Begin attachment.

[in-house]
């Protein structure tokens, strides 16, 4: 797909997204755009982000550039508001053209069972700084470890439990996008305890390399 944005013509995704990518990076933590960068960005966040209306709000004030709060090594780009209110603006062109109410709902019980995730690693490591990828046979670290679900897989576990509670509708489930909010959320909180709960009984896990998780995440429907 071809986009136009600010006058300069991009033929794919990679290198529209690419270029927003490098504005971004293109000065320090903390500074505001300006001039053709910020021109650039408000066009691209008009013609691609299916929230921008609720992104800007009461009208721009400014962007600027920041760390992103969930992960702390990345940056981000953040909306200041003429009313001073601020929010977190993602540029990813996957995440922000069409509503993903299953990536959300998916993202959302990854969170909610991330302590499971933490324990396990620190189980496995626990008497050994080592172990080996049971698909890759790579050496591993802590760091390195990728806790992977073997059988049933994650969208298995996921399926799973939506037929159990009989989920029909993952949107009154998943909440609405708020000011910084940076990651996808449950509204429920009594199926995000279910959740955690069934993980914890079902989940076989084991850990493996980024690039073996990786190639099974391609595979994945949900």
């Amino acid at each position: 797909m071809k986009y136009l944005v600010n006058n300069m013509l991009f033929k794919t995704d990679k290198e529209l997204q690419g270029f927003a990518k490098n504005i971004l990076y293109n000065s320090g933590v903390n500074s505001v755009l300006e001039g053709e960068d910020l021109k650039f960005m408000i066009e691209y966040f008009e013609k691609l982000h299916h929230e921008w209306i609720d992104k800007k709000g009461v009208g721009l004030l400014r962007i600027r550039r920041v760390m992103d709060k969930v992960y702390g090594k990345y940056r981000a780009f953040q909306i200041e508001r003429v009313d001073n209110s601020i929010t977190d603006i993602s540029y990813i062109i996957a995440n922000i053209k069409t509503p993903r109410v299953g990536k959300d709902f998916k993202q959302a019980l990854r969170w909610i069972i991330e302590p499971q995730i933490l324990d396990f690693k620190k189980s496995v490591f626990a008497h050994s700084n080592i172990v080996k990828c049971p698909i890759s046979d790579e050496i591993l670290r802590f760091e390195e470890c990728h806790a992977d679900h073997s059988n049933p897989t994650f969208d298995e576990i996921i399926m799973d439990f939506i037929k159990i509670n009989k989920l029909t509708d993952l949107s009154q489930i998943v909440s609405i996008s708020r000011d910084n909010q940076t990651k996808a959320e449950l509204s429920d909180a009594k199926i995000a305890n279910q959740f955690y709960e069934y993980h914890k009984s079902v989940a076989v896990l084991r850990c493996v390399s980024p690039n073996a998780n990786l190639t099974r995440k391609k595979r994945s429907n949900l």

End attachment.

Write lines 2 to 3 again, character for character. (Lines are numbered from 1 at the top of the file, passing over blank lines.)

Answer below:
């Protein structure tokens, strides 16, 4: 797909997204755009982000550039508001053209069972700084470890439990996008305890390399 944005013509995704990518990076933590960068960005966040209306709000004030709060090594780009209110603006062109109410709902019980995730690693490591990828046979670290679900897989576990509670509708489930909010959320909180709960009984896990998780995440429907 071809986009136009600010006058300069991009033929794919990679290198529209690419270029927003490098504005971004293109000065320090903390500074505001300006001039053709910020021109650039408000066009691209008009013609691609299916929230921008609720992104800007009461009208721009400014962007600027920041760390992103969930992960702390990345940056981000953040909306200041003429009313001073601020929010977190993602540029990813996957995440922000069409509503993903299953990536959300998916993202959302990854969170909610991330302590499971933490324990396990620190189980496995626990008497050994080592172990080996049971698909890759790579050496591993802590760091390195990728806790992977073997059988049933994650969208298995996921399926799973939506037929159990009989989920029909993952949107009154998943909440609405708020000011910084940076990651996808449950509204429920009594199926995000279910959740955690069934993980914890079902989940076989084991850990493996980024690039073996990786190639099974391609595979994945949900």
């Amino acid at each position: 797909m071809k986009y136009l944005v600010n006058n300069m013509l991009f033929k794919t995704d990679k290198e529209l997204q690419g270029f927003a990518k490098n504005i971004l990076y293109n000065s320090g933590v903390n500074s505001v755009l300006e001039g053709e960068d910020l021109k650039f960005m408000i066009e691209y966040f008009e013609k691609l982000h299916h929230e921008w209306i609720d992104k800007k709000g009461v009208g721009l004030l400014r962007i600027r550039r920041v760390m992103d709060k969930v992960y702390g090594k990345y940056r981000a780009f953040q909306i200041e508001r003429v009313d001073n209110s601020i929010t977190d603006i993602s540029y990813i062109i996957a995440n922000i053209k069409t509503p993903r109410v299953g990536k959300d709902f998916k993202q959302a019980l990854r969170w909610i069972i991330e302590p499971q995730i933490l324990d396990f690693k620190k189980s496995v490591f626990a008497h050994s700084n080592i172990v080996k990828c049971p698909i890759s046979d790579e050496i591993l670290r802590f760091e390195e470890c990728h806790a992977d679900h073997s059988n049933p897989t994650f969208d298995e576990i996921i399926m799973d439990f939506i037929k159990i509670n009989k989920l029909t509708d993952l949107s009154q489930i998943v909440s609405i996008s708020r000011d910084n909010q940076t990651k996808a959320e449950l509204s429920d909180a009594k199926i995000a305890n279910q959740f955690y709960e069934y993980h914890k009984s079902v989940a076989v896990l084991r850990c493996v390399s980024p690039n073996a998780n990786l190639t099974r995440k391609k595979r994945s429907n949900l």